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Unilateral vitreous haemorrhage secondary to caudal epidural injection: a variant of Terson's syndrome
  1. S Gibran,
  2. K Mirza,
  3. F Kinsella
  1. Eye Clinic, University College Hospital, Galway, Ireland
  1. Correspondence to: Dr Gibran; syedgibran{at}yahoo.com

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Terson's syndrome is characterised by vitreous haemorrhage accompanying subarachnoid or any other form of intracranial haemorrhage. Although Litten reported vitreous haemorrhage in association with subarachnoid haemorrhage in 1881, it was Terson who described the syndrome in 1900. Haemorrhage in Terson's syndrome may be contained between the internal limiting membrane and retina or extend into the vitreous cavity. Other findings include multiple preretinal, intraretinal, subretinal haemorrhages, as well as macular rings1 and epiretinal membranes.2

Case report

A 47 year old man with chronic back pain due to epidural adhesions (confirmed in magnetic resonance imaging (MRI)) was referred to the anaesthetic department for caudal epidural injection of steroids and saline to break up the epidural adhesions for pain relief. He received the injection through the sacral hiatus between the spinal dura and spinal canal in the caudal epidural space under general anaesthesia. Following recovery from general anaesthesia, he stated that he had lost the sight in his left eye. Ophthalmic examination at that time confirmed vision of 6/6 right eye and 6/60 left eye with no afferent pupillary defect, normal anterior segments, and the presence of a dense left vitreous haemorrhage with a normal right eye. There were no other predisposing factors for vitreous haemorrhage. Post-epidural MRI scan of brain and spinal cord was performed. There was no intracranial haemorrhage but the epidural adhesions were still noted to be present. The patient's vision gradually improved to 6/12 over a 3 year period but because of residual severe symptomatic floaters he underwent left pars plana vitrectomy, which allowed his vision to improve to 6/6 unaided.

Comment

Terson3 proposed that intraocular haemorrhage occurred secondary to intracranial hypertension, which resulted in elevated peripapillary capillary pressure. The most commonly cited mechanism is that elevated intracranial pressure4 resulting from subarachnoid haemorrhage is transmitted within the optic nerve sheath and obstructs intraocular venous drainage causing distension and rupture of peripapillary and retinal capillaries resulting in significant haemorrhage in the subhyaloid space or vitreous cavity.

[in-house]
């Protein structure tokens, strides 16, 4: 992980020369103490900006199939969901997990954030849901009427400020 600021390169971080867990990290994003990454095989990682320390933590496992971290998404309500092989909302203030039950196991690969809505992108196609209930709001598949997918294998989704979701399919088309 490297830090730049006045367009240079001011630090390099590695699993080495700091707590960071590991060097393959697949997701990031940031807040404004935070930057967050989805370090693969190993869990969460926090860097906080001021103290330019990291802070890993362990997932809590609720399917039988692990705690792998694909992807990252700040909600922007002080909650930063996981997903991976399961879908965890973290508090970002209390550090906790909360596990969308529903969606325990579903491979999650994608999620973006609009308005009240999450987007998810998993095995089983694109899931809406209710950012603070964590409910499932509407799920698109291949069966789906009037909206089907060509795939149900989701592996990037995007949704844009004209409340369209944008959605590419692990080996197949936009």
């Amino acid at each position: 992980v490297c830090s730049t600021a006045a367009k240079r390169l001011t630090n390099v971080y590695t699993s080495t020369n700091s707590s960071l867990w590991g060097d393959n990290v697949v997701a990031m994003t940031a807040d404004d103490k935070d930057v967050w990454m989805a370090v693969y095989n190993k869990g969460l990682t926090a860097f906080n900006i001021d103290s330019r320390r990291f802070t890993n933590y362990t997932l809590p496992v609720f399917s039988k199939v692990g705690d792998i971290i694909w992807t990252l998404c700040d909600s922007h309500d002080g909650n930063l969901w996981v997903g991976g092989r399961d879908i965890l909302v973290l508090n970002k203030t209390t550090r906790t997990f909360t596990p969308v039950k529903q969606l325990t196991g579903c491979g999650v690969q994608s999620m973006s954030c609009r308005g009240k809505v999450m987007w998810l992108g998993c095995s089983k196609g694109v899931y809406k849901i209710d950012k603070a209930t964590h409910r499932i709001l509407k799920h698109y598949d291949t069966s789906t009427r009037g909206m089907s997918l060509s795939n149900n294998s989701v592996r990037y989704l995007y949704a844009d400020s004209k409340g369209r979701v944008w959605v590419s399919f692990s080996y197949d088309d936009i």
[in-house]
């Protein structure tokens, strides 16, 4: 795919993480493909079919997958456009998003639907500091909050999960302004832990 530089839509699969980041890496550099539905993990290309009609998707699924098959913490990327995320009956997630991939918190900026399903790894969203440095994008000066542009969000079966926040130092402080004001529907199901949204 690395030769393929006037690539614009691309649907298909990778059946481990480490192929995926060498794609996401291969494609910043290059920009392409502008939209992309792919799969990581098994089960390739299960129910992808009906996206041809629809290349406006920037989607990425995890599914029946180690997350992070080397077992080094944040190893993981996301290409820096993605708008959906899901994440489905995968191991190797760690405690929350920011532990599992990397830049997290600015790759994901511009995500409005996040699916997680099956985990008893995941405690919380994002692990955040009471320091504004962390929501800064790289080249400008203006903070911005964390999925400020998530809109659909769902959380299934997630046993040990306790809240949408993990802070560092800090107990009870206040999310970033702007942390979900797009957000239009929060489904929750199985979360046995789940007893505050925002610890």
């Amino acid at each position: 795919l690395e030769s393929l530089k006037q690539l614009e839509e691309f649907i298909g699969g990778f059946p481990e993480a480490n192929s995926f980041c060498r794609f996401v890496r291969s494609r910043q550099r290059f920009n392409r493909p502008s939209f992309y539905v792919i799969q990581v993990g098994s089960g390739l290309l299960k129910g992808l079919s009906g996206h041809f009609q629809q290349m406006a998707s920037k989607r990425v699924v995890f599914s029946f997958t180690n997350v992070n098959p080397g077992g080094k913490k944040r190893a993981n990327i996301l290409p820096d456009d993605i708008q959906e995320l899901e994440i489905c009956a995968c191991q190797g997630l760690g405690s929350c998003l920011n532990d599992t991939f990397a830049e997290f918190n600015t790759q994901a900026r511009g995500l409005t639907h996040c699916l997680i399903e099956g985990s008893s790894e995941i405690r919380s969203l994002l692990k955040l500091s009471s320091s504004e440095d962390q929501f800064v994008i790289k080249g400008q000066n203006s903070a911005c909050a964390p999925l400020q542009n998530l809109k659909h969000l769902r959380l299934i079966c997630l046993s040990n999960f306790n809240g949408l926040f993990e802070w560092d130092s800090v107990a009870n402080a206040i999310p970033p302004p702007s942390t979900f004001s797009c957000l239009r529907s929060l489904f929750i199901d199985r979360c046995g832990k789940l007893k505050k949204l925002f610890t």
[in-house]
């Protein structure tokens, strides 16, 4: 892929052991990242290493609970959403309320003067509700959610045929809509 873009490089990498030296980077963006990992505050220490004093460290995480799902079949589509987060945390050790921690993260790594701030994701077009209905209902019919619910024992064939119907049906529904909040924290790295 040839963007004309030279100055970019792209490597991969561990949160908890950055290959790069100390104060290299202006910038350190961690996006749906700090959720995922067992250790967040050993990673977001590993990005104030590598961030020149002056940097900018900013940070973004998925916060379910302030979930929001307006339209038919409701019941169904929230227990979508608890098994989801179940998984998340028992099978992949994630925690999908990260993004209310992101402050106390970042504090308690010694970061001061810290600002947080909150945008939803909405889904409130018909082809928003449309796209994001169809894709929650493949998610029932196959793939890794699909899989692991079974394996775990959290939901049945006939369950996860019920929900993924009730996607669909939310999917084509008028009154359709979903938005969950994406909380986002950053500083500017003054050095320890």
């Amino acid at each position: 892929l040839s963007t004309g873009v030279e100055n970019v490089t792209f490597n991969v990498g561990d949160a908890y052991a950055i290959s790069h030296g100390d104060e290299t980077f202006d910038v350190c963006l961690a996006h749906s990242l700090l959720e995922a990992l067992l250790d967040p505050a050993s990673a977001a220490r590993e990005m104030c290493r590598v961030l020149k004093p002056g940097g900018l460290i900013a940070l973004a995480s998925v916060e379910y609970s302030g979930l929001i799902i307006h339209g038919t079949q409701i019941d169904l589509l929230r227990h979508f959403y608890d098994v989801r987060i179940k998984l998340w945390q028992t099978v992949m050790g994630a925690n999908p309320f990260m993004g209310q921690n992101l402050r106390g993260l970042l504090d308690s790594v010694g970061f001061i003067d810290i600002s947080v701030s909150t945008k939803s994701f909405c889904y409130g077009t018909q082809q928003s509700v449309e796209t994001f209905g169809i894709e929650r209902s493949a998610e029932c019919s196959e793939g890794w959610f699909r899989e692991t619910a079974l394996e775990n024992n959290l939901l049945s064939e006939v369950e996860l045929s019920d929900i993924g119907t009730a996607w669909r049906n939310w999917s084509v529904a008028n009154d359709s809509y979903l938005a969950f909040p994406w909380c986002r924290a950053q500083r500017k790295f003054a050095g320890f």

In our patient during the caudal epidural injection the fluid wave of injection did not spread uniformly in the epidural space and break the adhesions but, instead, got trapped in tiny compartments formed by the adhesions and caused lateral pressure on the spinal cord, thus increasing subarachnoid space pressure, resulting in vitreous haemorrhage in the left eye (Fig 1).

Figure 1

Site of injection is shown by blue arrow, compartments formed by the adhesions shown by red markings.

Therefore, we feel the cases with pathogenesis of intraocular haemorrhage, secondary to a sudden rise of intracranial pressure, should be considered as the variant of Terson's syndrome.

The clinical course of Terson's syndrome is typically one of gradual resolution of the vitreous haemorrhage and return of normal vision. Haemorrhages that do not resolve may require vitrectomy, but several studies have proposed that early vitrectomy also may improve visual outcome.5

Indications for early pars plana vitrectomy6 include vitreous haemorrhage in infants (prevent amblyopia) and in adults with bilateral vitreous haemorrhage. Indications for conservative management include rapidly clearing vitreous haemorrhage, mild haemorrhage, unilateral cases with normal vision in the fellow eye, and pre-existing ocular damage precluding a favourable visual outcome.

References

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